Aldermen approve ordinance change affecting future sober home requests

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Joseph Kelly Levasseur on Feb. 6, 2024. Photo/Andrew Sylvia

MANCHESTER, N.H. – On Feb. 6 the Manchester Board of Mayor and Aldermen (BMA) ordained an amendment to the city’s zoning ordinance creating a new definition for disabilities and handicaps that could affect future variances for congregate housing.

In the change, the definitions of “handicap” and “disability” in the zoning ordinance reflect physical or mental impairment that substantially limits one or more major life activities of an individual, including recovery from chemical dependency, aligning with definitions in the federal Fair Housing Act and Americans with Disabilities Act.

Additionally, the ordinance officially adopts NH RSA 674:33 V, which exempts disabled people from having to show unnecessary hardship to gain a variance, one of the five normal criteria needed to gain a variance from a zoning board in the State of New Hampshire.

Manchester Department of Planning and Community Development Director Jeffrey Belanger told the BMA that while the city already follows these policies, codifying the polices within the city’s zoning ordinance would provide the city protection from potential lawsuits in certain situations.

During a special public hearing on the ordinance, only one member of the public provided their viewpoint: former Alderman and Board of School Committee Member Richard Girard.

Girard noted congregate housing variance requests, usually asked by companies seeking to begin operation of a substance abuse recovery center or “sober home,” are already allowed by right in over half of the types of zones in the city and thus it doesn’t need to be any easier for applicants to pursue variances for areas where they are not allowed by right.

He echoed his opposition during public comment of the BMA’s regularly scheduled meeting, also noting a case in the U.S. Court of Appeals for the First Circuit which upheld a lawsuit against sober home regulations in Fitchburg, Mass.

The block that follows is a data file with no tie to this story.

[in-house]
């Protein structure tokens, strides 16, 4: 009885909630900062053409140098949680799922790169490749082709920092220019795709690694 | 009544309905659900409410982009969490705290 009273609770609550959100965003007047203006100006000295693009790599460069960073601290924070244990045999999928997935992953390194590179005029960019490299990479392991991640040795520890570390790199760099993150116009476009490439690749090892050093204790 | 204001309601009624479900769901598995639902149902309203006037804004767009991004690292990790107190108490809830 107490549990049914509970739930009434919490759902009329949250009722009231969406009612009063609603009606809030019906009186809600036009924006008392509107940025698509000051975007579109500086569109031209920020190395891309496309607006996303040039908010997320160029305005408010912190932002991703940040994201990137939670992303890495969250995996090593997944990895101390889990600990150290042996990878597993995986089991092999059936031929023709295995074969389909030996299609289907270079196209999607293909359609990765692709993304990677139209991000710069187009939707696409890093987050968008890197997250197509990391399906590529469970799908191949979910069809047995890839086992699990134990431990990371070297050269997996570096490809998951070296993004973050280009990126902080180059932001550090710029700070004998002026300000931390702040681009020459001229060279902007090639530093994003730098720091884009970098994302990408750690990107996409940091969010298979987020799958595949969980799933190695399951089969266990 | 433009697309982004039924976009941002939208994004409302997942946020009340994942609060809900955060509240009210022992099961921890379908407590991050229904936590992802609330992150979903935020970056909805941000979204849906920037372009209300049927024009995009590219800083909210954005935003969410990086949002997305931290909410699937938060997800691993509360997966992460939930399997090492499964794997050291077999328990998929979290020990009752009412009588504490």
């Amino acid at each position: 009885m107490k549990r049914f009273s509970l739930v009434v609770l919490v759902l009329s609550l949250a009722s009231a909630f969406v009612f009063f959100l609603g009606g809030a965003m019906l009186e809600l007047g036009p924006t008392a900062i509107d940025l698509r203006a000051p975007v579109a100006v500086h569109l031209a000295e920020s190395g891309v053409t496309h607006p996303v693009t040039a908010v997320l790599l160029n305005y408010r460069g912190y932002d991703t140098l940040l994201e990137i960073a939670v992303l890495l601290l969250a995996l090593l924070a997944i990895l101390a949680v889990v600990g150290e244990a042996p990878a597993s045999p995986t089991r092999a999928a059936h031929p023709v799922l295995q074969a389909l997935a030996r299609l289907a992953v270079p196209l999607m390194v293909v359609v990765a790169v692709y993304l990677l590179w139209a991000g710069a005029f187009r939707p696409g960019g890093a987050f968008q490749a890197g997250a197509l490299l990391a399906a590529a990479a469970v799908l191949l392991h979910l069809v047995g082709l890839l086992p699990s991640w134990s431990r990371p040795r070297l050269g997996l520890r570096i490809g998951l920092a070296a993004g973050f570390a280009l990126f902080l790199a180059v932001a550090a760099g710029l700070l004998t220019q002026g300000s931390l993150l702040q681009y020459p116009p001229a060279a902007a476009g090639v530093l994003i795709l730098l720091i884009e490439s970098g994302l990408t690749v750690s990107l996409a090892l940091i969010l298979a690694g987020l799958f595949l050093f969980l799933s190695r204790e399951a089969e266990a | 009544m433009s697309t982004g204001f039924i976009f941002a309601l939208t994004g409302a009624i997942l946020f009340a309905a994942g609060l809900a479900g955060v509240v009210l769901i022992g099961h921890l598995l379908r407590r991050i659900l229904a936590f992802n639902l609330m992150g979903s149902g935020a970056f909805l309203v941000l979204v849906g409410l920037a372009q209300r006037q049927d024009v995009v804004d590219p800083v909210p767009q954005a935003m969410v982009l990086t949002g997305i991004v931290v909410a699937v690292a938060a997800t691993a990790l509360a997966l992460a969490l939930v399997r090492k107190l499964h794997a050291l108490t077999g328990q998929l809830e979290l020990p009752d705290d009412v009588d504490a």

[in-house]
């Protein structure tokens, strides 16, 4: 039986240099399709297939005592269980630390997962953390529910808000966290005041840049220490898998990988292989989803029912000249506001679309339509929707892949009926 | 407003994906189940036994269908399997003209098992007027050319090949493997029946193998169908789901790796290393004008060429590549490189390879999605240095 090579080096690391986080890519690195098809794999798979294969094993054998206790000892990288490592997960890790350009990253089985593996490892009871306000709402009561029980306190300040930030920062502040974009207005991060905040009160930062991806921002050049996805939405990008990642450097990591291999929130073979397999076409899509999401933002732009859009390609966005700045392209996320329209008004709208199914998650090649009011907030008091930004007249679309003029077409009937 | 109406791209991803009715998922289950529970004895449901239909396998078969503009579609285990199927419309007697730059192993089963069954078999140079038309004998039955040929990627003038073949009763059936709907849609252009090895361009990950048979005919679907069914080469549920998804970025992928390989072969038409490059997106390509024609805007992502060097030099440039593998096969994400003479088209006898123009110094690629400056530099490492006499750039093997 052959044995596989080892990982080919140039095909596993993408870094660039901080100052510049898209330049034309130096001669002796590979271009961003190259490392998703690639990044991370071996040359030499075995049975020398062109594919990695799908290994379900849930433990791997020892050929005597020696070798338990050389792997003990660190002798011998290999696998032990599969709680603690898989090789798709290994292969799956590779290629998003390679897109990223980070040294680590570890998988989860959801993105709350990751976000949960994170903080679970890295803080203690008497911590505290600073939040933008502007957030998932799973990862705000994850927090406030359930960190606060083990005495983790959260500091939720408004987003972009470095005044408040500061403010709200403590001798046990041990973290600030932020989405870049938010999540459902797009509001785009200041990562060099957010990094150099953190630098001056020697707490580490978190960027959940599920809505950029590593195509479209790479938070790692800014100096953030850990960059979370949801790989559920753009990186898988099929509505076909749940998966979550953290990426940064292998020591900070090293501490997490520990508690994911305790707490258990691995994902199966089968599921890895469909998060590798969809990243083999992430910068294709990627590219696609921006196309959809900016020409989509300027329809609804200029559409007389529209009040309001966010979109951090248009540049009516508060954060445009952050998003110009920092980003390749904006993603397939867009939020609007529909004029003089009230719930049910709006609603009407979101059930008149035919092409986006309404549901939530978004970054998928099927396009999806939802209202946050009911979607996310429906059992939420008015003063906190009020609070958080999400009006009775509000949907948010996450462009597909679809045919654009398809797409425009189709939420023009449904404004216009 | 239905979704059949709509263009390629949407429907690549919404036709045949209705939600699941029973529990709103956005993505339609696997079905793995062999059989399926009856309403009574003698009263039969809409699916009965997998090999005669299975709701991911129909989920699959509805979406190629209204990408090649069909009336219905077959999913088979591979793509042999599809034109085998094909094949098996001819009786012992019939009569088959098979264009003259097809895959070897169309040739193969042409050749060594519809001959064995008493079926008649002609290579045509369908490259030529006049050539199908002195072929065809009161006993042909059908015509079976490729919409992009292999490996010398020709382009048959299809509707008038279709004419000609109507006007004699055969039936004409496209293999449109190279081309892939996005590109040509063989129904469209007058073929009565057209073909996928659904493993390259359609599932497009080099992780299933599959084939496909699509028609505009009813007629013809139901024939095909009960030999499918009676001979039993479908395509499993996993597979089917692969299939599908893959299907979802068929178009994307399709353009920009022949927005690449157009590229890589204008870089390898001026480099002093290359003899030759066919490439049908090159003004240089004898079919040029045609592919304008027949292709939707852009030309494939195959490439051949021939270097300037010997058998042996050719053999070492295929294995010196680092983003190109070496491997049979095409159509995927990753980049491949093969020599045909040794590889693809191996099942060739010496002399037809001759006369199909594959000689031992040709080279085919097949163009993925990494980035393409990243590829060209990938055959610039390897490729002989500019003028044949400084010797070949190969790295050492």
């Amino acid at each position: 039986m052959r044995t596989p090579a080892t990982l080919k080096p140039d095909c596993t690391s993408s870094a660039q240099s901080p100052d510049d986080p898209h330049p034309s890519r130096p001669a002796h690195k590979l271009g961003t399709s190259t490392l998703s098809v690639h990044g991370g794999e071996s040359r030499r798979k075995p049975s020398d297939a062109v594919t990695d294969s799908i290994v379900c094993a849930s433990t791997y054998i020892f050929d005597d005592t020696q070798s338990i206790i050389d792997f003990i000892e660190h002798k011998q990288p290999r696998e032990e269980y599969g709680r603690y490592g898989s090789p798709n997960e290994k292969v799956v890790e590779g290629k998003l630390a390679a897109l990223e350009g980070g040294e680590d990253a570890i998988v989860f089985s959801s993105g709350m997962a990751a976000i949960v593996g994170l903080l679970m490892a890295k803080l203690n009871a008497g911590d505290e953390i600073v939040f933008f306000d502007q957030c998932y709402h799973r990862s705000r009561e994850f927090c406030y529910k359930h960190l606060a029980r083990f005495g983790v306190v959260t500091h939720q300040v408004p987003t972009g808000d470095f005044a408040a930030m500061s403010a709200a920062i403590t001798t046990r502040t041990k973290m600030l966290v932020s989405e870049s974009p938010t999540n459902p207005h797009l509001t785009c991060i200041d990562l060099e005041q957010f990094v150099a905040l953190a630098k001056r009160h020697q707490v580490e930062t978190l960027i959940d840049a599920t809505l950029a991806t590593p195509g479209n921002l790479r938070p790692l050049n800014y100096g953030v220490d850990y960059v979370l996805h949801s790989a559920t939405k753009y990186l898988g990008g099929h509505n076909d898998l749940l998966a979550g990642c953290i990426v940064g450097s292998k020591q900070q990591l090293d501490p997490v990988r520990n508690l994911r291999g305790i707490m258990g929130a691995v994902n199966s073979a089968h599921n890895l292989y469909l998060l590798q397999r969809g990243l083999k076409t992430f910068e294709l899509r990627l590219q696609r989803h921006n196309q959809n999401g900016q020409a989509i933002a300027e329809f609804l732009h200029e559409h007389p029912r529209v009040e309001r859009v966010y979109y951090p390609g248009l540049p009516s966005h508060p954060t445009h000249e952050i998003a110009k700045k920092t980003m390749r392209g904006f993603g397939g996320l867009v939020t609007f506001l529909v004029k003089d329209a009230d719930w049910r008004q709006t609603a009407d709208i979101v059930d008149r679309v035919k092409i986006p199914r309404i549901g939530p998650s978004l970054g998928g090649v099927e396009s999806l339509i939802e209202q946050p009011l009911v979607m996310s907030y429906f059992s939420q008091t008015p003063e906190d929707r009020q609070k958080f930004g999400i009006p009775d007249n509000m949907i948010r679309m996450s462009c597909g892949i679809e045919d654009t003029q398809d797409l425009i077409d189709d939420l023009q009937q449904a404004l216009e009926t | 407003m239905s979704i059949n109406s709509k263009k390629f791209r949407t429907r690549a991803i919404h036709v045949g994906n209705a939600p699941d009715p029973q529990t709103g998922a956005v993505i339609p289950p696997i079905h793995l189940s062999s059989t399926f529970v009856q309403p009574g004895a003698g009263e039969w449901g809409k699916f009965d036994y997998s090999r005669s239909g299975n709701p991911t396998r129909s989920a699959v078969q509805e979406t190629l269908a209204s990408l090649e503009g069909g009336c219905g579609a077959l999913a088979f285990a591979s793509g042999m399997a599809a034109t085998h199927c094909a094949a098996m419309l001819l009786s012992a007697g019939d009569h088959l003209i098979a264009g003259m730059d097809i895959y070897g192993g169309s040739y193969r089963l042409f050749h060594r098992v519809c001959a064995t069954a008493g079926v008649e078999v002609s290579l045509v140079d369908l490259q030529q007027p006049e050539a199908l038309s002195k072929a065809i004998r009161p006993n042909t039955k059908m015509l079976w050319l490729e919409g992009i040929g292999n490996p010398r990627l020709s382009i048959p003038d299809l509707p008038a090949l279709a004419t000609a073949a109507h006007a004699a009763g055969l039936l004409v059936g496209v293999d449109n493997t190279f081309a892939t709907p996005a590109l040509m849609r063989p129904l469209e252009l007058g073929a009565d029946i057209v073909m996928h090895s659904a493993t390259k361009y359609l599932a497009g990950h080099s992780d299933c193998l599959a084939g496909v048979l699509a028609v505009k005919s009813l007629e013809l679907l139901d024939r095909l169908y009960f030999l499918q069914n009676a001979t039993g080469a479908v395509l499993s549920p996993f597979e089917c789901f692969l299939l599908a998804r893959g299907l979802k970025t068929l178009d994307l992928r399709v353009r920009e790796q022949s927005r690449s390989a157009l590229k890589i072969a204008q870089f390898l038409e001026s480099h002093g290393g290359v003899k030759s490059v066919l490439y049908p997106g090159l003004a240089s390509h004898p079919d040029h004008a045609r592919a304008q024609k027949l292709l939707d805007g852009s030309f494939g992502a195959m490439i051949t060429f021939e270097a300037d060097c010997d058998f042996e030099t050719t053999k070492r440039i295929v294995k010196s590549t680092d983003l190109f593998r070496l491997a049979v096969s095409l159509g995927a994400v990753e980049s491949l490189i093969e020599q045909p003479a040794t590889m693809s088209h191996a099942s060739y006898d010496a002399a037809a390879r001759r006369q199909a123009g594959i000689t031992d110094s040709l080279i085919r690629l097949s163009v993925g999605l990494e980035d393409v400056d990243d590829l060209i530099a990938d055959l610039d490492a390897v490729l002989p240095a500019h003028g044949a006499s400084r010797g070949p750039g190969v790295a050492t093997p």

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Jeffrey Belanger on Feb. 6, 2024. Photo/Andrew Sylvia

Members of the BMA were primarily seeking clarification from Belanger, with some exceptions such as Chairman Joseph Kelly Levasseur, who felt that the move would be disadvantageous for the city and required more deliberation.

“We’re already the dumping ground where everybody has to come with every single issue,” he said during the special meeting.

The vote to ordain the ordinance passed 9-5, with Levasseur being joined by Ward 6 Alderman Crissy Kantor, Ward 7 Alderman Ross Terrio, Ward 8 Alderman Ed Sapienza and Ward 11 Alderman Norm Vincent.

Initially ordainment was approved by a voice vote, but Alderman At-Large Dan O’Neil requested a roll call, leading to a verbal back-and-forth between O’Neil and Levasseur that had to be quashed by Mayor Jay Ruais.


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About this Author

Andrew Sylvia

Assistant EditorManchester Ink Link

Born and raised in the Granite State, Andrew Sylvia has written approximately 10,000 pieces over his career for outlets across Massachusetts, New Hampshire and Vermont. On top of that, he's a licensed notary and licensed to sell property, casualty and life insurance, he's been a USSF trained youth soccer and futsal referee for the past six years and he can name over 60 national flags in under 60 seconds according to that flag game app he has on his phone, which makes sense because he also has a bachelor's degree in geography (like Michael Jordan). He can also type over 100 words a minute on a good day.